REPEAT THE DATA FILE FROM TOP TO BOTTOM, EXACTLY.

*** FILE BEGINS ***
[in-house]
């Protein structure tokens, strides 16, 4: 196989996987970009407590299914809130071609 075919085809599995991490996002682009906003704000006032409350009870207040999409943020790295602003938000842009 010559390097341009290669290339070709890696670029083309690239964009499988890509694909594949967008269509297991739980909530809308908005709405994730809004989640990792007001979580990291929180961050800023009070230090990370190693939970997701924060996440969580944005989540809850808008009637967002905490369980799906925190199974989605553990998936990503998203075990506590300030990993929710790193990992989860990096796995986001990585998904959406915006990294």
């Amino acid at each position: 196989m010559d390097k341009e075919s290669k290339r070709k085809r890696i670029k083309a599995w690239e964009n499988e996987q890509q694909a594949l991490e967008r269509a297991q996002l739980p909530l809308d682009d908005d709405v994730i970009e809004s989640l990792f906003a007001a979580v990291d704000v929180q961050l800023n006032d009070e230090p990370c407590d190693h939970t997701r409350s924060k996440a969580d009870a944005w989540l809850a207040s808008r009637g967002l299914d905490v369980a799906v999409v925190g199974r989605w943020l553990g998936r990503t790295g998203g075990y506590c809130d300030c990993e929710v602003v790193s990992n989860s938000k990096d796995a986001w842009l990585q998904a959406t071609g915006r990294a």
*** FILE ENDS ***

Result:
[in-house]
């Protein structure tokens, strides 16, 4: 196989996987970009407590299914809130071609 075919085809599995991490996002682009906003704000006032409350009870207040999409943020790295602003938000842009 010559390097341009290669290339070709890696670029083309690239964009499988890509694909594949967008269509297991739980909530809308908005709405994730809004989640990792007001979580990291929180961050800023009070230090990370190693939970997701924060996440969580944005989540809850808008009637967002905490369980799906925190199974989605553990998936990503998203075990506590300030990993929710790193990992989860990096796995986001990585998904959406915006990294």
């Amino acid at each position: 196989m010559d390097k341009e075919s290669k290339r070709k085809r890696i670029k083309a599995w690239e964009n499988e996987q890509q694909a594949l991490e967008r269509a297991q996002l739980p909530l809308d682009d908005d709405v994730i970009e809004s989640l990792f906003a007001a979580v990291d704000v929180q961050l800023n006032d009070e230090p990370c407590d190693h939970t997701r409350s924060k996440a969580d009870a944005w989540l809850a207040s808008r009637g967002l299914d905490v369980a799906v999409v925190g199974r989605w943020l553990g998936r990503t790295g998203g075990y506590c809130d300030c990993e929710v602003v790193s990992n989860s938000k990096d796995a986001w842009l990585q998904a959406t071609g915006r990294a």